Outdoors Columns

Notes from a plant nerd: Hey Buds!

The distinctive catkin of the hazel alder is a helpful clue  for winter tree identification. Adam Bigelow photo The distinctive catkin of the hazel alder is a helpful clue for winter tree identification. Adam Bigelow photo

Hunkered down for the long winter, wrapped in multiple layers and prepared for the cold, I have a lot in common with the flower and leaf buds of woody plants.

I tend to go dormant during the dark time of the year just like the trees and wildflowers. I’m not evergreen — I’m very much a deciduous being, biding my time and conserving my energy, ready to burst forth with vigor and growth again come springtime. 

While native plants may not have a woodstove, rocking chair, choice beverages, Tom Robbins novels, WNCW radio and a cat in the lap to help them get through, they still need ways to protect themselves for the winter. Especially the parts that need to start growing come springtime: namely, their leaves and flowers. Over the long and deep history of plant evolution, deciduous woody plants have developed what we now call buds.

Winter has a memory of summer, and winter predicts the spring in the special coverings created from last year’s solar energy, which protect the next year’s new growth and blooms.  Both leaves and flowers emerge from plant structures called buds, often wrapped in thick or multiple layers of modified leaf tissue called scales. But not always. Sometimes they’re naked.

The buds of the many deciduous trees, shrubs and vines growing in Southern Appalachia are distinctive to the species and are useful tools for identifying these woody plants in wintertime. You should also consider leaf arrangement, general growth habit, leaf scars from last year’s shed leaves, bark, growing location and many other factors when making an identification, but buds are your friends for winter tree ID.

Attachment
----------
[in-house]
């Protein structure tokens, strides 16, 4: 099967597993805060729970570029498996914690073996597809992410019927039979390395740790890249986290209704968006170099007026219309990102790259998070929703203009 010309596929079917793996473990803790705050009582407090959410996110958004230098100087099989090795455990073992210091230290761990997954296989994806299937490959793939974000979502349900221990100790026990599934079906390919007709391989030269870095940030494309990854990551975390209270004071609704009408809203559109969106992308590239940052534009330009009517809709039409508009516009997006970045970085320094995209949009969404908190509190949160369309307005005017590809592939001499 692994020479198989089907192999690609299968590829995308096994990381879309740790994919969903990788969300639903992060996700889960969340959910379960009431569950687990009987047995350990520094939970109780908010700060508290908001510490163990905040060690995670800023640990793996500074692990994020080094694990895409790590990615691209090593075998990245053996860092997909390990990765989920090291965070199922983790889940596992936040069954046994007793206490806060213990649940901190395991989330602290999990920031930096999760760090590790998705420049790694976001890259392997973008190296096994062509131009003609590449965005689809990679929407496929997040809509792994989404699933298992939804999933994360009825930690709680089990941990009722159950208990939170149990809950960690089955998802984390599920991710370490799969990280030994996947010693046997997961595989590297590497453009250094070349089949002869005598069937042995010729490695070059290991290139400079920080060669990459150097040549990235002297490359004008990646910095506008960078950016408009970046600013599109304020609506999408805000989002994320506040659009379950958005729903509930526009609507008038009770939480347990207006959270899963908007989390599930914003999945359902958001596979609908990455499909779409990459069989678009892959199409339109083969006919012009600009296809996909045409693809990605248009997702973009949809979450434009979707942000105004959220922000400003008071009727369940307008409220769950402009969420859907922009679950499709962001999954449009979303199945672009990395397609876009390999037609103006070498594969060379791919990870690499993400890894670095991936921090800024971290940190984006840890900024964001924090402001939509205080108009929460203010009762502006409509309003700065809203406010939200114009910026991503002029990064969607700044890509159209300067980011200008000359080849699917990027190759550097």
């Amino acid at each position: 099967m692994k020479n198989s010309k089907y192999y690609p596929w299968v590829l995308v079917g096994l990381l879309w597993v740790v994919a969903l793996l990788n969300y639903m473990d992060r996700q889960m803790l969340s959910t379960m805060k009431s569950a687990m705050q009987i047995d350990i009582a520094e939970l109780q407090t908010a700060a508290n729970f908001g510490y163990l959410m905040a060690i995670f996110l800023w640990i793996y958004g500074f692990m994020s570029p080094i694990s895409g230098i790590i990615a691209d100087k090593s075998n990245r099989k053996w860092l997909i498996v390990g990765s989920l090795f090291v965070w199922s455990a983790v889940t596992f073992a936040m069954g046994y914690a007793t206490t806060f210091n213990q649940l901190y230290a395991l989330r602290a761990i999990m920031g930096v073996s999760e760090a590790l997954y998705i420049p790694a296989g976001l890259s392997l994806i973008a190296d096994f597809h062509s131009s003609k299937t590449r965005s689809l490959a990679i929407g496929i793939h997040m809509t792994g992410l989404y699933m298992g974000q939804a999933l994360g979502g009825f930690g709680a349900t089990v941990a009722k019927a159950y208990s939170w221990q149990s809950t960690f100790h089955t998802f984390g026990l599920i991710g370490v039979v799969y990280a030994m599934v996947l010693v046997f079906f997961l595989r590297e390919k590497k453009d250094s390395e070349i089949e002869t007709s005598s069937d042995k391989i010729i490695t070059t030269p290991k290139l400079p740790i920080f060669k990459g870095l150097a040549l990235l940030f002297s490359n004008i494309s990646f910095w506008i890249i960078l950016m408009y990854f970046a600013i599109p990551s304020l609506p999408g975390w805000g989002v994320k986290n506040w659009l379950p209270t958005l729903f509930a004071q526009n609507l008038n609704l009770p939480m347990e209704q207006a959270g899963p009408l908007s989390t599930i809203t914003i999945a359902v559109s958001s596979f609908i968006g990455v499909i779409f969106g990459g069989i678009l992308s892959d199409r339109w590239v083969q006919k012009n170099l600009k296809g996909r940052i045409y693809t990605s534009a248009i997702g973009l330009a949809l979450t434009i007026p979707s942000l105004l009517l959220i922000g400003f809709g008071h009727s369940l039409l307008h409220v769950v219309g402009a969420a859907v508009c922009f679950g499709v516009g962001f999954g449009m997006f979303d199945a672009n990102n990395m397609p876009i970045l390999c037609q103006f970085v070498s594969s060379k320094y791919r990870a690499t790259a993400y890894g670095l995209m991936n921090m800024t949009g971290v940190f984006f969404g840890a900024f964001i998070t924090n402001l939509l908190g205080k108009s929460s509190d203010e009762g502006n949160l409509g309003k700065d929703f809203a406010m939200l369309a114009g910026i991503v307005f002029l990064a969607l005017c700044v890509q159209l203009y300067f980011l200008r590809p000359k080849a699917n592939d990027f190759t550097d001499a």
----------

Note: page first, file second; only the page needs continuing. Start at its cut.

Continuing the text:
From the duckbill of tulip poplar (Liriodendron tulipifera) to the cigar shape of American beech (Fagus grandifolia) to the trident shape of maple leaves (Acer spp.) where there is a pointed center bud with two smaller pointed lateral buds on either side of the main one, learning the types and shapes of different buds is key to identifying them when there are no leaves. Oak (Quercus spp.) tree terminal buds are arranged in a disorderly cluster at the tip of a branch or stem.

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Leaf buds found along the side of the stem on all willow trees (Salix spp.) are key to their winter identification, as these buds do not stick out from the side of the branch but lay tightly pressed (appressed) to the stem. Even poison ivy (Toxicodendron radicans) can be identified by its off-centered and curved terminal bud, and that’s a helpful one to learn as you can certainly still get a rash in the winter.

Flower buds too can be distinct and diagnostic. Spicebush flowers (Lindera benzoin) are shaped like tiny golden basketballs. Flowering dogwood (Benthemidia florida) have terminal flower buds shaped like Hershey’s kisses or little Russian onion dome roofs. The male flowers of hazel alder (Alnus serrulata) hang from the branch tips, awaiting their emergence in what most call late winter, but I like to call spring.

If you take the flower bud of a rhododendron, which is a squat rounded and pointed bud prominent on the end of a branch, and peel the multiple layers of bud scales or slice into the middle and open it up, you can find next spring’s flowers and can even tell if it’s the rosebay (Rhododendron maximum) or Catawba (Rhododendron catawbiense) by the subtle white or pink color seen inside.

So, as you’re walking in the winter woods, see if you can spot the buds of some of your favorite woody plants, and start to look for their differences. See what stands out to you. And when you see some buds, make sure to tell them hi. I like to give them gentle fist bumps, followed by a genuine, “Hey buds!”

(Adam Bigelow lives in Cullowhee. He leads weekly wildflower walks most Fridays and offers consultations and private group tours through Bigelow’s Botanical Excursions. This email address is being protected from spambots. You need JavaScript enabled to view it..)

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